Broadly speaking, the United States has three major overlapping strategies for securing U.S. computer networks from foreign spying: defense, deterrence, and disruption. The first has always been difficult to achieve. Sophisticated intruders can use an array of technical methods to evade defenses and gain unauthorized entry, often aided by unwitting users. Security-conscious engineering, well-crafted defensive tools, and high-quality threat intelligence can help protect networks, but there is no silver bullet. Cybersecurity measures themselves, such as software updates and centralized management of information technology (IT) infrastructure, can occasionally be exploited by intruders, as occurred in both the SolarWinds and Microsoft Exchange hacks. Defenders of even the most secure networks must therefore assume that intruders will sometimes break in.
In a world where defense is necessary but insufficient to the task of protecting sensitive networks, the second cybersecurity strategy, deterrence, holds a special allure. But deterrence depends on credibility, which is surprisingly elusive. While the United States can plausibly promise military retaliation for a cyberattack that plunges U.S. cities into darkness or causes planes to crash, it has a harder time meting out appropriate and meaningful punishments for cyber-espionage. It has responded with sanctions and indictments of foreign hackers and officials, including a raft of new punitive measures against Russian officials and entities announced this week. But there is little public evidence that these measures deter the ever-increasing and ever-expanding foreign hacking efforts that steal American secrets. On the contrary, the United States’ competitors have grown more aggressive, perhaps increasingly confident that the retaliation they once feared is not forthcoming.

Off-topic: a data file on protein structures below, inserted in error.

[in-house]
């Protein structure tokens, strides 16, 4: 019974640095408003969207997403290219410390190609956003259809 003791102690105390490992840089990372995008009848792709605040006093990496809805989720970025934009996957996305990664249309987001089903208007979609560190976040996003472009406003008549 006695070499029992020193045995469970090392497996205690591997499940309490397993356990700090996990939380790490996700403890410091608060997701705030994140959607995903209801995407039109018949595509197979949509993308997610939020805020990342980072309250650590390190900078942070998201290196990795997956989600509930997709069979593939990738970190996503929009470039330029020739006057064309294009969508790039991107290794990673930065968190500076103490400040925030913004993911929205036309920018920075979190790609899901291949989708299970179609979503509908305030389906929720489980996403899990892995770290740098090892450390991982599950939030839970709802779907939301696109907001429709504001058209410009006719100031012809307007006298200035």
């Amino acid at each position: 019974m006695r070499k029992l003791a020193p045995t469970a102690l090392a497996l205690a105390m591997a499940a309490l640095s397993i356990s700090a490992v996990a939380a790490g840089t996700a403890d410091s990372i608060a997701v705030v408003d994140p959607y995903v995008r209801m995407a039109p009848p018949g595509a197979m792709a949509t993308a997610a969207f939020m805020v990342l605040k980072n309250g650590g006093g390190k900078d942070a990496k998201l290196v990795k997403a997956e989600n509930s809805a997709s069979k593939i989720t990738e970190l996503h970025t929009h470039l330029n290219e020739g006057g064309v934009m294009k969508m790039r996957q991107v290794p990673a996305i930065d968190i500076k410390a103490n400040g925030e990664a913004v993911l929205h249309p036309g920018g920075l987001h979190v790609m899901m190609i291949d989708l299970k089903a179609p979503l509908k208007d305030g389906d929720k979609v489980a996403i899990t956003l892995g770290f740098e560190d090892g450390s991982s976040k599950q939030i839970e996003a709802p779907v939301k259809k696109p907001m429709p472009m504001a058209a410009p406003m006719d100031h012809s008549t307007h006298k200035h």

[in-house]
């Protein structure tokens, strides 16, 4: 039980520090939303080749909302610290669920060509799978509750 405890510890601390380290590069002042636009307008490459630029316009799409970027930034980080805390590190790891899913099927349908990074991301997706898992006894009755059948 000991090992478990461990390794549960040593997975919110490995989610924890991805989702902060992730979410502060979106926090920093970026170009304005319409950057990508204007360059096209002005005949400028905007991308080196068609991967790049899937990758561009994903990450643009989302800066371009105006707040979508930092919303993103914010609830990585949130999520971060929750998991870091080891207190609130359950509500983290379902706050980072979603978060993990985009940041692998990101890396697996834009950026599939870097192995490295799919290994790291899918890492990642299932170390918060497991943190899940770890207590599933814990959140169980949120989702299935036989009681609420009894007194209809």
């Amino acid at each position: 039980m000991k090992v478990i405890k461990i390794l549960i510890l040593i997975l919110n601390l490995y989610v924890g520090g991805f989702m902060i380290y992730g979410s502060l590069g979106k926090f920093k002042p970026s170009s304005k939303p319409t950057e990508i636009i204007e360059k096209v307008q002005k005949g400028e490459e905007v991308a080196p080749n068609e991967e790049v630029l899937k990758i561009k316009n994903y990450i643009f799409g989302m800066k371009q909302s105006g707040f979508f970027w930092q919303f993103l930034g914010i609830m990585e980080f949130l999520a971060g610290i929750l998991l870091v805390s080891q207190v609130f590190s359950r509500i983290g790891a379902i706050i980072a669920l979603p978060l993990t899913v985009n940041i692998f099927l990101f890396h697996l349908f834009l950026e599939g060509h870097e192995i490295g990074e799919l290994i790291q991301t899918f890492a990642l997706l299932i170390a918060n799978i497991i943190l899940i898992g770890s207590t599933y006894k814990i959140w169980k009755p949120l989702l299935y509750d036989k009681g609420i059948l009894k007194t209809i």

The United States should assume that its secrets are harder to keep than ever before.
Disruption, the third cybersecurity strategy, has been the United States’ answer to increased aggression. General Paul Nakasone, head of United States Cyber Command, and Michael Sulmeyer, then an adviser to Nakasone and now a White House official, described this new approach in an article in Foreign Affairs last August: “We learned that we cannot afford to wait for cyberattacks to affect our military networks. We learned that defending our military networks requires executing operations outside our military networks.”